Williams Manual of Pregnancy Complications, 23 ed.

CHAPTER 24. Eclampsia

Preeclampsia that is complicated by generalized tonic–clonic convulsions is termed eclampsia. Once eclampsia has ensued, the risk to both mother and fetus is appreciable. Almost without exception, preeclampsia precedes the onset of eclamptic convulsions. Depending on whether convulsions appear before, during, or after labor, eclampsia is designated as antepartum, intrapartum, or postpartum. Eclampsia is most common in the last trimester and becomes increasingly more frequent as term approaches. The prognosis for eclampsia is always serious. Fortunately, maternal mortality due to eclampsia has decreased in the past three decades from 5 to 10 percent to less that 1 percent of cases.

Generally, eclampsia is more likely to be diagnosed too frequently rather than overlooked, because epilepsy, encephalitis, meningitis, cerebral tumor, cysticercosis, and ruptured cerebral aneurysm during late pregnancy and the puerperium may simulate eclampsia. Until other such causes are excluded, however, all pregnant women with convulsions should be considered to have eclampsia.


Eclamptic seizures may be violent. During seizures, the woman must be protected, especially her airway. So forceful are the muscular movements that the woman may throw herself out of her bed, and if not protected, her tongue is bitten by the violent action of the jaws. This phase, in which the muscles alternately contract and relax, may last approximately a minute. Gradually, the muscular movements become smaller and less frequent, and finally the woman lies motionless. After a seizure, the woman is postictal, but in some, a coma of variable duration ensues. When the convulsions are infrequent, the woman usually recovers some degree of consciousness after each attack. As the woman arouses, a semiconscious combative state may ensue. In severe cases, coma persists from one convulsion to another, and death may result. In rare instances, a single convulsion may be followed by coma from which the woman may never emerge. However, as a rule, death does not occur until after frequent convulsions. Finally and also rarely, convulsions continue unabated—status epilepticus—and require deep sedation and even general anesthesia.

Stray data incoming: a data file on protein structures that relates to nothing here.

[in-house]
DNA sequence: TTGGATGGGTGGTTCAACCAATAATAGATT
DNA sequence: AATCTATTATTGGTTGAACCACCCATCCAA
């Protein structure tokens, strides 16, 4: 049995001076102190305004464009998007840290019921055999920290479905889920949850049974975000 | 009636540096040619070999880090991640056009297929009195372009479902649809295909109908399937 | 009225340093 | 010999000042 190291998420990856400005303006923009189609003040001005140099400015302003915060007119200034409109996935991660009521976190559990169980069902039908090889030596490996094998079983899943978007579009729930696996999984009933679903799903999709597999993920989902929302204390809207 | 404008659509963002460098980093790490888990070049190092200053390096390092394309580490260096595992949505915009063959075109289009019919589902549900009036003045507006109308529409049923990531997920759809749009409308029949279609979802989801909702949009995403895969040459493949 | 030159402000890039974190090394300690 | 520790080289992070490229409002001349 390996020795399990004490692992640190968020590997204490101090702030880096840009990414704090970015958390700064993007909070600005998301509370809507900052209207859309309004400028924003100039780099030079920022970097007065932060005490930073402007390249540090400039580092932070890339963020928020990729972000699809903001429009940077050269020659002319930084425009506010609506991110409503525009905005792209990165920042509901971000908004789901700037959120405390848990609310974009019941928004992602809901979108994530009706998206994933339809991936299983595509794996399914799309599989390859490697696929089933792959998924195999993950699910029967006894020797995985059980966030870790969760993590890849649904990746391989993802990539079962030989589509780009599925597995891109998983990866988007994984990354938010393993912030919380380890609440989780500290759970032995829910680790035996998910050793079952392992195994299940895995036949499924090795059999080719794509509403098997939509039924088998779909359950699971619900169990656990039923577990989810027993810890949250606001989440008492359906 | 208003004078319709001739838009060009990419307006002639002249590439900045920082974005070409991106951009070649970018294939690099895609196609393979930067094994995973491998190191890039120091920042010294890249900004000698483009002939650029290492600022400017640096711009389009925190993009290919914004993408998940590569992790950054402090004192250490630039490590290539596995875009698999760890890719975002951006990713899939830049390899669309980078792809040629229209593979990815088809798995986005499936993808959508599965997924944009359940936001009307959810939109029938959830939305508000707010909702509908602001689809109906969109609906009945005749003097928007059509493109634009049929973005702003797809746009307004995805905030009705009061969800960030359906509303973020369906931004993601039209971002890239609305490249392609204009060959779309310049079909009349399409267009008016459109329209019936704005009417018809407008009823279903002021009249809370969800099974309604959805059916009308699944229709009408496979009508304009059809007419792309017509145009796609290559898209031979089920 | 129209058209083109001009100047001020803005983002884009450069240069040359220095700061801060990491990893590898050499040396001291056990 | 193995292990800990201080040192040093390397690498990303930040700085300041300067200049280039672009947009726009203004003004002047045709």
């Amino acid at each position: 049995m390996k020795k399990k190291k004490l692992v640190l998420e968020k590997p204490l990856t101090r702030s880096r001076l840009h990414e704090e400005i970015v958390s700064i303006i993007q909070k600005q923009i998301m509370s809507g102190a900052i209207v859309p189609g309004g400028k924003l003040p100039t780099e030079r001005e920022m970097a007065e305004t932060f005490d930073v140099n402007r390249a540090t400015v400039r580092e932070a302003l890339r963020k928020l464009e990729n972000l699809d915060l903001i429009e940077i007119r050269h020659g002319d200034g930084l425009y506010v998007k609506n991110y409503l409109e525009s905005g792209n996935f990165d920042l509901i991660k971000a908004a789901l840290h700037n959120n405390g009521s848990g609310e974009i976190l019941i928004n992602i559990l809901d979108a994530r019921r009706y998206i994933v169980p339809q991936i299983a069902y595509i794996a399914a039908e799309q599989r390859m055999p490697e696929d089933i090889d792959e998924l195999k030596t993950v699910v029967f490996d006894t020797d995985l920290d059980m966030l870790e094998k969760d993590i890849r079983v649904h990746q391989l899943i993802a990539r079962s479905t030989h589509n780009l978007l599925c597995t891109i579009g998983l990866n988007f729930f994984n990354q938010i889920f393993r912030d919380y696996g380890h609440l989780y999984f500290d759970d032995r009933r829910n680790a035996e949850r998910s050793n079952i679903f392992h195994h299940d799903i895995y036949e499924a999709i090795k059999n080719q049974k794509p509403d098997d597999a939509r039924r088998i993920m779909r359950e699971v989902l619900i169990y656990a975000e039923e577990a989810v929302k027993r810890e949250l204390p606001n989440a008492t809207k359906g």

The duration of coma after a convulsion is variable. When the convulsions are infrequent, the woman usually recovers some degree of consciousness after each attack. As the woman arouses, a semiconscious combative state may ensue. In very severe cases, the coma persists from one convulsion to another, and death may result before she awakens. In rare instances, a single convulsion may be followed by coma from which the woman may never emerge, although, as a rule, death does not occur until after frequent convulsions.

Respirations after an eclamptic convulsion are usually increased in rate and may reach 50 or more per minute, in response presumably to hypercarbia from lactic acidemia, as well as to hypoxia. Cyanosis may be observed in severe cases. Fever of 39°C or more is a very grave sign, because it is probably the consequence of a central nervous system hemorrhage.

Proteinuria is almost always present and frequently pronounced. Urine output is likely diminished appreciably, and occasionally anuria develops. Hemoglobinuria is common, but hemoglobinemia is observed only rarely. Often, edema is pronounced—at times, massive—but it may also be absent.

As with severe preeclampsia, after delivery an increase in urinary output is usually an early sign of improvement. Proteinuria and edema ordinarily disappear within a week. In most cases, blood pressure returns to normal within a few days to 2 weeks after delivery. The longer hypertension persists postpartum, the more likely that it is the consequence of chronic vascular or renal disease.

In antepartum eclampsia, labor may begin spontaneously shortly after convulsions ensue and progress rapidly, sometimes before the attendants are aware that the unconscious or stuporous woman is having effective uterine contractions. If the convulsion occurs during labor, contractions may increase in frequency and intensity, and the duration of labor may be shortened. Because of maternal hypoxemia and lactic acidemia caused by convulsions, it is not unusual for fetal bradycardia to follow a seizure (Figure 24-1). This usually recovers within 3 to 5 minutes; if it persists more than about 10 minutes, another cause must be considered, such as placental abruption or imminent delivery.